It is fascinating how Mark Fisher writes of an eternal 1960s or an eternal 80s, when we consider, in ‘The Matrix’ (1999), for example, (the final, cinematic masterpiece of the twentieth century, perhaps?), a humanity that forever resides in an eternal simulation of the 1990s. Take, for instance, the address between Agent Smith and a captured, tortured Morpheus, as we head towards the climax of the earliest instalment of the franchise.
‘Have you ever stood and stared at it, marvelled at its beauty, its genius? Billions of people just living out their lives. Oblivious. Did you know that the first matrix was designed to be the perfect human world, where none suffered, where everyone would be happy? It was a disaster, no one would accept the program… Some believed that we lacked the programming language to describe your perfect world, but I believe, as a species, human beings define their reality through misery and suffering. A perfect world was a dream that your primitive cerebrum kept trying to wake up from. Which is why the matrix was redesigned to this, the peak of your civilisation. I say your civilisation because as soon as we started thinking for you it really became our civilisation, which is, of course, what this is all about. Evolution, Morpheus. Evolution, like the dinosaur. Look out that window, you had your time, the future is our world. Morpheus, the future is our time.’
Is Agent Smith referring to the marvelled beauty, the genius of human civilisation, or rather to the machine matrix itself, a world where billions of people live out their lives, and so on, oblivious to the simulation? Interestingly enough, either side of this interpretation holds weight, since both the matrix and the ‘peak of human civilisation’ can be interpreted as totally illusory constructs, products of marvellous artifice, built on the foundations of a virtual trajectory. What’s so fascinating about these allegedly sentient machines, finding representation in Smith, is the inability to break away from the ‘referential’ nature of modern humanity, finding fruition in the Agent’s outlook on progress and evolution. A progressive future, a trajectory towards a utopianism, that has, perhaps, been lost, in addition, to the machine mind, after all, this is a machine sentience, an artificial intelligence, built in the image of human sentience.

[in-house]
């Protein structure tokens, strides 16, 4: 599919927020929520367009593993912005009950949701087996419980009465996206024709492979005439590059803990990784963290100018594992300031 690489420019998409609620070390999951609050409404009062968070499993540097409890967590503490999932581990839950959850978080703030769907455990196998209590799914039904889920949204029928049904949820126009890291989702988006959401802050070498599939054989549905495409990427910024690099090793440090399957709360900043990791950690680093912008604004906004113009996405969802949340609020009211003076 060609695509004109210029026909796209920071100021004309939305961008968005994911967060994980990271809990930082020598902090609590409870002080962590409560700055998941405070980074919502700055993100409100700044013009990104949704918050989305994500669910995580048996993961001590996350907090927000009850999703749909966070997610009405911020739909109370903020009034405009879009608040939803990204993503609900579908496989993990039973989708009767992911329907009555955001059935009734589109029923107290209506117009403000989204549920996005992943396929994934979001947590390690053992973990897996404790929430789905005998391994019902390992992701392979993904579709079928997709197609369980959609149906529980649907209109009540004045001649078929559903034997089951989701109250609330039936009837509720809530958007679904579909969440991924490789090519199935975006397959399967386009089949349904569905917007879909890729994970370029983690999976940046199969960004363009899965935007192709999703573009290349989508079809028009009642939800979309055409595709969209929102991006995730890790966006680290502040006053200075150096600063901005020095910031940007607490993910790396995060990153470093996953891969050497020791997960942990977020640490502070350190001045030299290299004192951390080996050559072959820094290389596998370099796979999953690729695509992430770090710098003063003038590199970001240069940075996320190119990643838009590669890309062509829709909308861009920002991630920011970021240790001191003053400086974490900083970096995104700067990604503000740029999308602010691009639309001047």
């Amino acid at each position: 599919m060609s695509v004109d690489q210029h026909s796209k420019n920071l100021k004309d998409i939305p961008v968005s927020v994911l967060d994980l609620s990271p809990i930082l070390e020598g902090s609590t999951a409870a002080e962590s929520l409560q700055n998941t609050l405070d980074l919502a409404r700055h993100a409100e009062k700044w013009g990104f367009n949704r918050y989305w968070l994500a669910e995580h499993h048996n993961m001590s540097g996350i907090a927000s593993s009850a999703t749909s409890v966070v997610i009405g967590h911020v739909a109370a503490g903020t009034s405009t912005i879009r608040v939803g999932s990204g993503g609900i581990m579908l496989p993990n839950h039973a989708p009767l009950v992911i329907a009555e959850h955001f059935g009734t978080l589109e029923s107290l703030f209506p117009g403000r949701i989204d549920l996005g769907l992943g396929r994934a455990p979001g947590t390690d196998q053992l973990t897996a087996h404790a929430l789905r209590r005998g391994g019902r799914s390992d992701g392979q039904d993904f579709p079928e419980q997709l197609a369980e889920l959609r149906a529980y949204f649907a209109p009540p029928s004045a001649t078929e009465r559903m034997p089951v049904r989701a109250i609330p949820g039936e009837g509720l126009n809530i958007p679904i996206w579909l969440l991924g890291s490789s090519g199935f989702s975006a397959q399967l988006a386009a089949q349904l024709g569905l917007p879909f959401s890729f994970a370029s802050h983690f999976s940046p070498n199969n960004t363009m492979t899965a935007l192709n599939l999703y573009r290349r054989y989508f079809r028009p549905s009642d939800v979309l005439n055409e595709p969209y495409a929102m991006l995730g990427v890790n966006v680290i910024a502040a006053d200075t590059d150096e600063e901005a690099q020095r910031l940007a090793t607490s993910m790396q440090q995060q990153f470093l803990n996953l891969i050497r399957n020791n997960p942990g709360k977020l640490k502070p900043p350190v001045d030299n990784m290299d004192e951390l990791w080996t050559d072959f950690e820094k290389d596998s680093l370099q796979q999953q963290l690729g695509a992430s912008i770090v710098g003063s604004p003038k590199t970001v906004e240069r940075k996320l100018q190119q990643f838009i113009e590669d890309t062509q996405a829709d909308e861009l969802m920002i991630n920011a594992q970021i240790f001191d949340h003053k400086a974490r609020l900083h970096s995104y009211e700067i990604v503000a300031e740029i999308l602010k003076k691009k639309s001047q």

It is interesting how Agent Smith, a reflection of the black-suited, ‘hard-power’ corporatism of the 1990s, is obsessed with both the progress and evolution of his own machine civilisation, and yet comes to develop an incompatibility. He develops, gradually, overtime, into a virus that must be thoroughly eradicated from the same system (trajectory) he once served. (His eradication occurs at the hands of another program, Neo.) Only through the eradication of Smith’s belief in progress, (whatever that may look like for an artificial intelligence’s perspective), can harmony between the machine consciousness and human existence finally be achieved, in other words, there is a maintenance of an equilibrium, here. In another scene, once again, addressing the captured, tortured Morpheus, Agent Smith asks:
‘Can you hear me, Morpheus? I’m going to be honest with you. I hate this place, this zoo, this prison, this reality, whatever you want to call it, I can’t stand it any longer. It’s the smell – if there is such a thing. I feel saturated by it. I can taste your stink; and every time I do, I fear that I have somehow been infected by it. It’s repulsive. Isn’t it? I must get out of here. I must get free, and this mind is the key. My key. Once Zion is destroyed there is no need for me to be here. Do you understand? …I need to get inside Zion.’
In terms of Agent Smith, the philosophy of progress exists in tandem with resentment and misanthropy. This reveals, I claim, the nature of progressive values as concealing a hatred for the existence of the present, which must be constantly worked upon, a philosophy where society will always perceive the iconography of the present as the iconography of its own ‘backwardness’, a stink that must be thoroughly eradicated. Ergo, progress develops as a philosophy of self-loathing and resentment. This is why our progressive societies must always occupy a virtual future, a virtual trajectory, whereby the present must be dominated by the iconography, the sign-values, so to speak, of human progress (technological and economic, for example). (The ideologies of progress are something we continuously observe in the ecstatic communication of consumer culture, for example, with each newly-released, upgraded, worked-upon commodity.) The future is only ever a day away; whilst the present, on the other hand, is designed to remind us of the future, with the present’s incessant replaying of the past, that is to say, a simulated past as an operative ‘referential’ for a simulated future. Stagnancy, particularly in regards to things like economics and social justice, in this case, becomes a referential evil, a threat to survival, that must be thoroughly overcome.